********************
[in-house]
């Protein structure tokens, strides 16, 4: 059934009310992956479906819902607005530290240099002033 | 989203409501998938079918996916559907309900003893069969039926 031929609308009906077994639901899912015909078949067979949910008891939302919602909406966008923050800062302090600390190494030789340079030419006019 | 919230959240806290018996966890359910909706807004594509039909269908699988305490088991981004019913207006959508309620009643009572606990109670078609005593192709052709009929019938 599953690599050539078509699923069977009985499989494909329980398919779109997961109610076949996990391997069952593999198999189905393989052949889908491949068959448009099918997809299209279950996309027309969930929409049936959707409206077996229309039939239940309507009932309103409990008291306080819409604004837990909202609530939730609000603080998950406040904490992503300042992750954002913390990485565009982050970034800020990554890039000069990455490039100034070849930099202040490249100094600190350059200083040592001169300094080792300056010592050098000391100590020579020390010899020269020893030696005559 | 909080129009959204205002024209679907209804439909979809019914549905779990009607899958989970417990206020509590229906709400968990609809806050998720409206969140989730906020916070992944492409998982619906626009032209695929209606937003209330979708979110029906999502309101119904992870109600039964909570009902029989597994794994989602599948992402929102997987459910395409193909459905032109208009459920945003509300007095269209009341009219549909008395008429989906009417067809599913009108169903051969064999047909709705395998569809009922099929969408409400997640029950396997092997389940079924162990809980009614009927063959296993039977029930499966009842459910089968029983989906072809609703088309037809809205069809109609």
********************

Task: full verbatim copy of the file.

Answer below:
[in-house]
């Protein structure tokens, strides 16, 4: 059934009310992956479906819902607005530290240099002033 | 989203409501998938079918996916559907309900003893069969039926 031929609308009906077994639901899912015909078949067979949910008891939302919602909406966008923050800062302090600390190494030789340079030419006019 | 919230959240806290018996966890359910909706807004594509039909269908699988305490088991981004019913207006959508309620009643009572606990109670078609005593192709052709009929019938 599953690599050539078509699923069977009985499989494909329980398919779109997961109610076949996990391997069952593999198999189905393989052949889908491949068959448009099918997809299209279950996309027309969930929409049936959707409206077996229309039939239940309507009932309103409990008291306080819409604004837990909202609530939730609000603080998950406040904490992503300042992750954002913390990485565009982050970034800020990554890039000069990455490039100034070849930099202040490249100094600190350059200083040592001169300094080792300056010592050098000391100590020579020390010899020269020893030696005559 | 909080129009959204205002024209679907209804439909979809019914549905779990009607899958989970417990206020509590229906709400968990609809806050998720409206969140989730906020916070992944492409998982619906626009032209695929209606937003209330979708979110029906999502309101119904992870109600039964909570009902029989597994794994989602599948992402929102997987459910395409193909459905032109208009459920945003509300007095269209009341009219549909008395008429989906009417067809599913009108169903051969064999047909709705395998569809009922099929969408409400997640029950396997092997389940079924162990809980009614009927063959296993039977029930499966009842459910089968029983989906072809609703088309037809809205069809109609």